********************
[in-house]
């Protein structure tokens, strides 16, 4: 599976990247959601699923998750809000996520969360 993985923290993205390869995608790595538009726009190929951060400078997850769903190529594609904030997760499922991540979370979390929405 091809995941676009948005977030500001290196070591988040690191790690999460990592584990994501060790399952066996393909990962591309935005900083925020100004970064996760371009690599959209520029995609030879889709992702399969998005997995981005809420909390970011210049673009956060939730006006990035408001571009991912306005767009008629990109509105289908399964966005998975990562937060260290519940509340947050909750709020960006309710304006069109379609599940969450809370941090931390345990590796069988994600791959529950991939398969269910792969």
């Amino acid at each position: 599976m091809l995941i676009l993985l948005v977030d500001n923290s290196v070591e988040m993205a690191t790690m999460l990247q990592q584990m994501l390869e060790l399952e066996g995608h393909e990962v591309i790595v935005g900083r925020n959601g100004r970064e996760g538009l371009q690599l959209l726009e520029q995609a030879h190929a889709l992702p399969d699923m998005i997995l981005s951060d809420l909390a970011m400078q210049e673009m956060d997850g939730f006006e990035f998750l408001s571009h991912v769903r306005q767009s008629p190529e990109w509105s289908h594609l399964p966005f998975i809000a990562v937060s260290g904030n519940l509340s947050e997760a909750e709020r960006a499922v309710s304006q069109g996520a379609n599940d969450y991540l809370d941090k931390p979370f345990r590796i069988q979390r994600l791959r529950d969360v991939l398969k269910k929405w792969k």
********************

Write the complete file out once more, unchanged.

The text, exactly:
[in-house]
């Protein structure tokens, strides 16, 4: 599976990247959601699923998750809000996520969360 993985923290993205390869995608790595538009726009190929951060400078997850769903190529594609904030997760499922991540979370979390929405 091809995941676009948005977030500001290196070591988040690191790690999460990592584990994501060790399952066996393909990962591309935005900083925020100004970064996760371009690599959209520029995609030879889709992702399969998005997995981005809420909390970011210049673009956060939730006006990035408001571009991912306005767009008629990109509105289908399964966005998975990562937060260290519940509340947050909750709020960006309710304006069109379609599940969450809370941090931390345990590796069988994600791959529950991939398969269910792969």
């Amino acid at each position: 599976m091809l995941i676009l993985l948005v977030d500001n923290s290196v070591e988040m993205a690191t790690m999460l990247q990592q584990m994501l390869e060790l399952e066996g995608h393909e990962v591309i790595v935005g900083r925020n959601g100004r970064e996760g538009l371009q690599l959209l726009e520029q995609a030879h190929a889709l992702p399969d699923m998005i997995l981005s951060d809420l909390a970011m400078q210049e673009m956060d997850g939730f006006e990035f998750l408001s571009h991912v769903r306005q767009s008629p190529e990109w509105s289908h594609l399964p966005f998975i809000a990562v937060s260290g904030n519940l509340s947050e997760a909750e709020r960006a499922v309710s304006q069109g996520a379609n599940d969450y991540l809370d941090k931390p979370f345990r590796i069988q979390r994600l791959r529950d969360v991939l398969k269910k929405w792969k």